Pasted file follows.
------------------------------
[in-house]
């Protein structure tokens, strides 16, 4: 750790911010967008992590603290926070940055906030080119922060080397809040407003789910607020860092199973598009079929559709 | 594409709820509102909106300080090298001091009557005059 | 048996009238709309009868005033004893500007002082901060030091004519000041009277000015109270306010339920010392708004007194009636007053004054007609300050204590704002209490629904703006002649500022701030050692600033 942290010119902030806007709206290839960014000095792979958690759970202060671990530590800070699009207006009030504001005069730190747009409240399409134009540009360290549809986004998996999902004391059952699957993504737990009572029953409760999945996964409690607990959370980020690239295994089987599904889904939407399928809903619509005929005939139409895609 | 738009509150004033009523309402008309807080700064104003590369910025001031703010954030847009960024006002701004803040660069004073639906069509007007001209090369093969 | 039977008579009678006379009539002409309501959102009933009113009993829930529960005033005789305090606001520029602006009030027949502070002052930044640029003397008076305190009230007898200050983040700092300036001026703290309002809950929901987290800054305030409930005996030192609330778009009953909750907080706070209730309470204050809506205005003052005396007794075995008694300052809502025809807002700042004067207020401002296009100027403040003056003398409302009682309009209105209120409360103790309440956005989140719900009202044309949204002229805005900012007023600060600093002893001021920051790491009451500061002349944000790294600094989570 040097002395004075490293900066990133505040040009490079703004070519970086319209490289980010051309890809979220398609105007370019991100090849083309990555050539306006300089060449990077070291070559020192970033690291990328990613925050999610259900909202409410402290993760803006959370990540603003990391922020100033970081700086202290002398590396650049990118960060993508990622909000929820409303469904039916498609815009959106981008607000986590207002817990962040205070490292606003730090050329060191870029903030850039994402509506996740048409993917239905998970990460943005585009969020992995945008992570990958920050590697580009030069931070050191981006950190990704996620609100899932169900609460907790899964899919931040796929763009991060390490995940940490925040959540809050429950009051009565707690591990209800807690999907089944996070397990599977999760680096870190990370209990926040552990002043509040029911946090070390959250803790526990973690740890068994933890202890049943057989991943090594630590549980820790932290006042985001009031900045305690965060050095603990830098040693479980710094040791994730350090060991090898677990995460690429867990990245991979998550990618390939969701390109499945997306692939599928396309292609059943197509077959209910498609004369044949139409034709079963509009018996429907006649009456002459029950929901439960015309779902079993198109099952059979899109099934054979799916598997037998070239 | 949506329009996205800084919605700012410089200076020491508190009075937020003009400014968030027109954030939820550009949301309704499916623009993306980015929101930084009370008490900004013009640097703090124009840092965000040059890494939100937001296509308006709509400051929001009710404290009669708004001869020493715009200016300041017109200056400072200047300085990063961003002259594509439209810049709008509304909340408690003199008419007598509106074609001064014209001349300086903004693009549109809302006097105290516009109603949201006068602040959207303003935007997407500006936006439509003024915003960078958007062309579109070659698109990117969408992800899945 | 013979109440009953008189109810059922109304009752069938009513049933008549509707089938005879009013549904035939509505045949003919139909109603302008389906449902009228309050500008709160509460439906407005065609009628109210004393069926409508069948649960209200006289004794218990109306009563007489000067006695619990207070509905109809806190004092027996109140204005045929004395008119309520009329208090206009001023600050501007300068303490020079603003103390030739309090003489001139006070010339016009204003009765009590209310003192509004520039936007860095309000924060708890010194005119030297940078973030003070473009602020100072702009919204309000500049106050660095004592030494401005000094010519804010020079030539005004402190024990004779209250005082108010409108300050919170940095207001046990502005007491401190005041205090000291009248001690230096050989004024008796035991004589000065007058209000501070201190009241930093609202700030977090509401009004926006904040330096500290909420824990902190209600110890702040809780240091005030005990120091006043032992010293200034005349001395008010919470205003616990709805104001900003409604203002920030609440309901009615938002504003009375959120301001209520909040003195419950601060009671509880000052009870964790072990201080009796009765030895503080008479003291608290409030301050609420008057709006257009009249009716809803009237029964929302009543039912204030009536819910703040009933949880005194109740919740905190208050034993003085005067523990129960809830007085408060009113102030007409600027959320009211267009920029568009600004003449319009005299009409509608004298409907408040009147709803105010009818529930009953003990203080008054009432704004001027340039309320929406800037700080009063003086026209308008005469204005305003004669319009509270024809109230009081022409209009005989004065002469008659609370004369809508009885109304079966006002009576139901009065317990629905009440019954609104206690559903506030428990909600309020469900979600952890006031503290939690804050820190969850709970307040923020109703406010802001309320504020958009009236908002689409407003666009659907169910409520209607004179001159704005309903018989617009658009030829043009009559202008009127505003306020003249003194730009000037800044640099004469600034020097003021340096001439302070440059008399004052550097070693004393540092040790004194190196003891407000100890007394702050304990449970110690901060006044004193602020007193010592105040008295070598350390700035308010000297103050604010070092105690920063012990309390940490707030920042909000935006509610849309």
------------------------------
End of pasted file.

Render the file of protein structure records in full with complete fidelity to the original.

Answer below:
[in-house]
């Protein structure tokens, strides 16, 4: 750790911010967008992590603290926070940055906030080119922060080397809040407003789910607020860092199973598009079929559709 | 594409709820509102909106300080090298001091009557005059 | 048996009238709309009868005033004893500007002082901060030091004519000041009277000015109270306010339920010392708004007194009636007053004054007609300050204590704002209490629904703006002649500022701030050692600033 942290010119902030806007709206290839960014000095792979958690759970202060671990530590800070699009207006009030504001005069730190747009409240399409134009540009360290549809986004998996999902004391059952699957993504737990009572029953409760999945996964409690607990959370980020690239295994089987599904889904939407399928809903619509005929005939139409895609 | 738009509150004033009523309402008309807080700064104003590369910025001031703010954030847009960024006002701004803040660069004073639906069509007007001209090369093969 | 039977008579009678006379009539002409309501959102009933009113009993829930529960005033005789305090606001520029602006009030027949502070002052930044640029003397008076305190009230007898200050983040700092300036001026703290309002809950929901987290800054305030409930005996030192609330778009009953909750907080706070209730309470204050809506205005003052005396007794075995008694300052809502025809807002700042004067207020401002296009100027403040003056003398409302009682309009209105209120409360103790309440956005989140719900009202044309949204002229805005900012007023600060600093002893001021920051790491009451500061002349944000790294600094989570 040097002395004075490293900066990133505040040009490079703004070519970086319209490289980010051309890809979220398609105007370019991100090849083309990555050539306006300089060449990077070291070559020192970033690291990328990613925050999610259900909202409410402290993760803006959370990540603003990391922020100033970081700086202290002398590396650049990118960060993508990622909000929820409303469904039916498609815009959106981008607000986590207002817990962040205070490292606003730090050329060191870029903030850039994402509506996740048409993917239905998970990460943005585009969020992995945008992570990958920050590697580009030069931070050191981006950190990704996620609100899932169900609460907790899964899919931040796929763009991060390490995940940490925040959540809050429950009051009565707690591990209800807690999907089944996070397990599977999760680096870190990370209990926040552990002043509040029911946090070390959250803790526990973690740890068994933890202890049943057989991943090594630590549980820790932290006042985001009031900045305690965060050095603990830098040693479980710094040791994730350090060991090898677990995460690429867990990245991979998550990618390939969701390109499945997306692939599928396309292609059943197509077959209910498609004369044949139409034709079963509009018996429907006649009456002459029950929901439960015309779902079993198109099952059979899109099934054979799916598997037998070239 | 949506329009996205800084919605700012410089200076020491508190009075937020003009400014968030027109954030939820550009949301309704499916623009993306980015929101930084009370008490900004013009640097703090124009840092965000040059890494939100937001296509308006709509400051929001009710404290009669708004001869020493715009200016300041017109200056400072200047300085990063961003002259594509439209810049709008509304909340408690003199008419007598509106074609001064014209001349300086903004693009549109809302006097105290516009109603949201006068602040959207303003935007997407500006936006439509003024915003960078958007062309579109070659698109990117969408992800899945 | 013979109440009953008189109810059922109304009752069938009513049933008549509707089938005879009013549904035939509505045949003919139909109603302008389906449902009228309050500008709160509460439906407005065609009628109210004393069926409508069948649960209200006289004794218990109306009563007489000067006695619990207070509905109809806190004092027996109140204005045929004395008119309520009329208090206009001023600050501007300068303490020079603003103390030739309090003489001139006070010339016009204003009765009590209310003192509004520039936007860095309000924060708890010194005119030297940078973030003070473009602020100072702009919204309000500049106050660095004592030494401005000094010519804010020079030539005004402190024990004779209250005082108010409108300050919170940095207001046990502005007491401190005041205090000291009248001690230096050989004024008796035991004589000065007058209000501070201190009241930093609202700030977090509401009004926006904040330096500290909420824990902190209600110890702040809780240091005030005990120091006043032992010293200034005349001395008010919470205003616990709805104001900003409604203002920030609440309901009615938002504003009375959120301001209520909040003195419950601060009671509880000052009870964790072990201080009796009765030895503080008479003291608290409030301050609420008057709006257009009249009716809803009237029964929302009543039912204030009536819910703040009933949880005194109740919740905190208050034993003085005067523990129960809830007085408060009113102030007409600027959320009211267009920029568009600004003449319009005299009409509608004298409907408040009147709803105010009818529930009953003990203080008054009432704004001027340039309320929406800037700080009063003086026209308008005469204005305003004669319009509270024809109230009081022409209009005989004065002469008659609370004369809508009885109304079966006002009576139901009065317990629905009440019954609104206690559903506030428990909600309020469900979600952890006031503290939690804050820190969850709970307040923020109703406010802001309320504020958009009236908002689409407003666009659907169910409520209607004179001159704005309903018989617009658009030829043009009559202008009127505003306020003249003194730009000037800044640099004469600034020097003021340096001439302070440059008399004052550097070693004393540092040790004194190196003891407000100890007394702050304990449970110690901060006044004193602020007193010592105040008295070598350390700035308010000297103050604010070092105690920063012990309390940490707030920042909000935006509610849309």